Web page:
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  9. WIth grant, Washington Academy to launch mobile app development training program for local businesses

    Washington Academy has received a $10,000 grant from the Maine Community Foundation to develop a mobile app development training program for local small businesses in Washington County. The funds are through the combination of the Downeast Innovation Fund ($6,605) and the Belvedere Natural Resource Preservation Fund Downeast ($3,395).

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  10. CCLC is now Cobscook Institute

    Cobscook Community Learning Center (CCLC) in Trescott was created more than 20 years ago to find ways to improve life in the rural region of Downeast Maine. As the organization grew and matured, it developed into something far more than a community learning center, and they believe their name should reflect that. So effective January 15, CCLC is changing its name to Cobscook Institute.

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  11. The Nature of Phenology: Snowflake formation

    by Joseph Horn

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  12. Ray Reynolds

    August 19, 1931 - December 1, 2019

     

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  13. Welcome Initiative works to draw new workforce, residents Downeast

    by Tanya Rucosky

    Mano en Mano and Sunrise County Economic Council (SCEC) are partnering to grow the year-round workforce in Washington County by building affordable housing for seasonal workers through their new Welcome Initiative. “When you look at the big picture demographics,” said Charles Rudelitch, SCEC’s Executive Director, “we see the population of Washington County, and particularly the workforce going down.”

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  14. Skidgel family thanks community for ‘overwhelming support’ after loss

    by Sarah Craighead Dedmon

    Speaking on behalf of her entire family, Angela Skidgel said she was “forever grateful” for the outpouring of support, sympathy and kindness showered on them after the deaths of her grandfather Darold Ames and son Gavin Skidgel in a car accident that took place on Friday, Jan. 3.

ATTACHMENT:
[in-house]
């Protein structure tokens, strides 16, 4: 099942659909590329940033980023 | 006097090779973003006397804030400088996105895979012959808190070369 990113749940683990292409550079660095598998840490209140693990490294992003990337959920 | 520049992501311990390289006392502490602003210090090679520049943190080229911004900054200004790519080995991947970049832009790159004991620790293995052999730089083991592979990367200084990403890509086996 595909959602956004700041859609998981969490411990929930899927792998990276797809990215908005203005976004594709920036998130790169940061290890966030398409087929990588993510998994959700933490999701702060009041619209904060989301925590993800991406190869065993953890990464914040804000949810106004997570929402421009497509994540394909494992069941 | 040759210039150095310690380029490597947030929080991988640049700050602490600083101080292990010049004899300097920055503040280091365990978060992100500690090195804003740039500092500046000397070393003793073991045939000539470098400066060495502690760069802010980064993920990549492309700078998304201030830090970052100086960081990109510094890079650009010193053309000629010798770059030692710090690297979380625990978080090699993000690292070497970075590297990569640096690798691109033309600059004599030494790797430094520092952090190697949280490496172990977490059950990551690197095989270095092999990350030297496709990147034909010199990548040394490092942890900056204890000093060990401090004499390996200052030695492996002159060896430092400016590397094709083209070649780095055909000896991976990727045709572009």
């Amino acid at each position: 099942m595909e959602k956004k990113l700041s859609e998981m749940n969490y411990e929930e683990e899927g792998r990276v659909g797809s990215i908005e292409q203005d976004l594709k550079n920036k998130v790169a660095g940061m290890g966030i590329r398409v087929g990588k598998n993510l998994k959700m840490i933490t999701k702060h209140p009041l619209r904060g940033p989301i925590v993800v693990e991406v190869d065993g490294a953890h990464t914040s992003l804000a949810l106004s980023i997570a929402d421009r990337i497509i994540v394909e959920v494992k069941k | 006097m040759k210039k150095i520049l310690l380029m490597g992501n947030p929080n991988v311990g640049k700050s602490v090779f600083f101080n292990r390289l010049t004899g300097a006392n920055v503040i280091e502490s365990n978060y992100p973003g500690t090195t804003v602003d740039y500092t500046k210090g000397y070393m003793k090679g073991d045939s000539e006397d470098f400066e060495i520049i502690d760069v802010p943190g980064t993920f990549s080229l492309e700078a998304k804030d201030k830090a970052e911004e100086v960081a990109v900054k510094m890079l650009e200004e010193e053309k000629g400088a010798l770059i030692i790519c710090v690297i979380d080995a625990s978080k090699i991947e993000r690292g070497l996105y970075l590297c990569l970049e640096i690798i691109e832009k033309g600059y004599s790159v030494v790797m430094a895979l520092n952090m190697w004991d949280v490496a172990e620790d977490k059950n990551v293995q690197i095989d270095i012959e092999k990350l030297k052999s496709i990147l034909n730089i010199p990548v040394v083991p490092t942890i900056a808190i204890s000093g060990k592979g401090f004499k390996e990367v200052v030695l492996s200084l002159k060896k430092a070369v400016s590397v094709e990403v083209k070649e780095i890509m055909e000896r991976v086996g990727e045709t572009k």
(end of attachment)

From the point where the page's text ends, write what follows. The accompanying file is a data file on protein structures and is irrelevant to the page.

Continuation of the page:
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  15. Healthcare top priority in Augusta as consumers struggle

    by Ruth Leubecker

    Dominating the legislative agenda even as nonpolitical leaders strive to make a bigger difference, healthcare in Maine still remains an out-of-reach necessity for many.

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  16. Machias Food Pantry makes plans for the future

    by Sarah Craighead Dedmon

    The numbers are bleak: One in six Maine seniors don’t have enough to eat; one in five Maine children go hungry, and 37 percent of Maine’s food-insecure population does not qualify for public assistance. The numbers also hit close to home. Since she began volunteering in 2017, Machias Food Pantry Director Eunice Mommens has seen a significant increase in the number of clientele using the pantry’s services.

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  17. Downeast Wind TIF hearing draws crowds to county courthouse

    by Sarah Craighead Dedmon

    Washington County Commissioner Chris Gardner opened a public hearing last week explaining what the hearing was — and was not — for.

    “I understand the large number of people in this room tonight is because there are some strong feelings on this subject. I want to make it clear that the commissioners are not the committee of jurisdiction for approving or disapproving this project,” said Gardner. “It’s approved or disapproved by the DEP and the LUPC.”

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  18. Machias talks police department, airport bids and special meeting

    by Sarah Craighead Dedmon

    At their first meeting of the new year, the Machias Board of Selectmen heard from Machias Police Chief Todd Hand who was hired last year and this month assumed the role full-time. Hand’s background includes 25 years in Florida law enforcement, as well as several years teaching at Florida State Law Enforcement Academy, Saint Leo University, and Unity College.